The diagnostic criteria for COPD are based on spirometry findings of post-bronchodilator forced expiratory volume in one second (FEV1) to forced vital capacity (FVC) ratio (FEV1/FVC ratio) of less than 70%, a consensus of the Global Initiative for Chronic Obstructive Lung Disease (GOLD) Report . The 6-min walking test was performed at COPD diagnosis, according to the guidelines of the American Thoracic Society Committee on Proficiency Standards for Clinical Pulmonary Function Laboratories . Heart rate was measured by a pulse oximeter during the walk test. The HRR was calculated as the difference between the heart rate at the end of test and heart rate after 1 min of the test cessation with patients at standing position. In the derivation cohort, a receiver operating characteristic (ROC) curve of HRR, predicting the incidence of severe acute exacerbation was constructed. A cut-off point of 11 beats per minute was selected by calculating the Youden’s index from the coordinates of the curve. An abnormal post-exercise HRR was defined as a heart rate difference of less than 11 beats per minute (supplementary figure S1). Another ROC curve of HRR, predicting the incidence of severe acute exacerbation was made in the validation cohort, and by calculating the Youden’s index from the coordinates of the curve, 11 beats per minute was still the optimal cut-off for categorizing the status of HRR (supplementary figure S1).
Data collection and follow-up
The patients’ baseline characteristics, spirometry results, smoking status, severity of symptoms, and pulmonary and cardiology prescriptions were documented. Additionally, the parameters of the 6-min walking test and the heart rate at baseline, peak, end-test, and 1-min post-test were all recorded. According to the GOLD report, a severe acute exacerbation of COPD was defined as a disease status that necessitates emergency department visits or hospitalization. The details of the occurrence of severe exacerbations were gathered from medical records. The time interval between the first day of pulmonary rehabilitation evaluation and the first episode of acute severe exacerbation was analyzed. This study was approved by the institutional review board of the National Taiwan University Hospital (201905058RINB).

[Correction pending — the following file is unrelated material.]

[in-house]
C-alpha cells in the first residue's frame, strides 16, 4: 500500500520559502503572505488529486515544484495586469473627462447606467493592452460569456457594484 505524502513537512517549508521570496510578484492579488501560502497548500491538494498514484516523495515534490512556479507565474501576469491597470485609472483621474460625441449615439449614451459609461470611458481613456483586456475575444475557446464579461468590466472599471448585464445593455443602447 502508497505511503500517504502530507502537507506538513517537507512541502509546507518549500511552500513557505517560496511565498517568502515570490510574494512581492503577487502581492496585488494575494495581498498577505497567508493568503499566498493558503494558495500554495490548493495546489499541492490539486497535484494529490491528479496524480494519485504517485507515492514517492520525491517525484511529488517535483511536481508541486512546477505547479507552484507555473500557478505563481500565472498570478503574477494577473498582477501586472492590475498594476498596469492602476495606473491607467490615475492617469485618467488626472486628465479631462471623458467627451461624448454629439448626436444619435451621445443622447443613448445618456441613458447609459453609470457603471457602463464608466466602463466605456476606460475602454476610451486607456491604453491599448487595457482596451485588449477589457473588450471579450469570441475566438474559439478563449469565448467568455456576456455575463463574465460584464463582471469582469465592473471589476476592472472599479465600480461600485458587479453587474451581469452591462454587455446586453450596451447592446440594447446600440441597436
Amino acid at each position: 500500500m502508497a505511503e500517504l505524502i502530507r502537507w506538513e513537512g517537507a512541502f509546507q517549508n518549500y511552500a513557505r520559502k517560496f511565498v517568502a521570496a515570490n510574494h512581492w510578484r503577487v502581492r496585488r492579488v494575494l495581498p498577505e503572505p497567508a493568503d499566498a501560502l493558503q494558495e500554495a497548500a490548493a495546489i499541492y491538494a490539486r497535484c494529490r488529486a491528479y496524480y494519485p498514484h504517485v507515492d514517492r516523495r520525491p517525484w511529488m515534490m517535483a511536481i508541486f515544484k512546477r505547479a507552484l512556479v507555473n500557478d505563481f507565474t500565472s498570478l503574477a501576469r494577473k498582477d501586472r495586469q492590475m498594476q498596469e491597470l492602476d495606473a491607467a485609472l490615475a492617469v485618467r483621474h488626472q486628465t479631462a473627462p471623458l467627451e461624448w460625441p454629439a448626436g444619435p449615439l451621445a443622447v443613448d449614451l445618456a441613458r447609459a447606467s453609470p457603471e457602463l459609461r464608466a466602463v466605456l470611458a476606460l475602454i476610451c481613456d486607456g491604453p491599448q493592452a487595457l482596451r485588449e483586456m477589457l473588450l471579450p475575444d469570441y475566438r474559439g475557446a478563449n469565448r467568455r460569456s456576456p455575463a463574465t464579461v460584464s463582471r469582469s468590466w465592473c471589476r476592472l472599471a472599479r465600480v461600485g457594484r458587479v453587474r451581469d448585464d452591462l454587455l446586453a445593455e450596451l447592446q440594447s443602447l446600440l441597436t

Continuous parameters were compared using the Wilcoxon rank-sum test. Differences in categorical parameters were analyzed using the chi-squared test or the Fisher’s exact test, as appropriate. The variables are presented as numbers (percentages), median (range), or mean ± standard deviation (SD), as appropriate. A two-sided p-value of 0.05 is considered statistically significant in the present study. The correlation between parameters were examined using Spearman’s rank correlation. The ROC and area under the ROC (AUROC) curves were used to compare the predictivity of different indices. The Cox proportional hazard model and log-rank test were used to analyze the hazard ratios (HRs) of different predicting factors, pertaining the incidence of acute severe exacerbation. All statistical analyses were performed using STATA version 14 software (StataCorp LLC, TX, USA).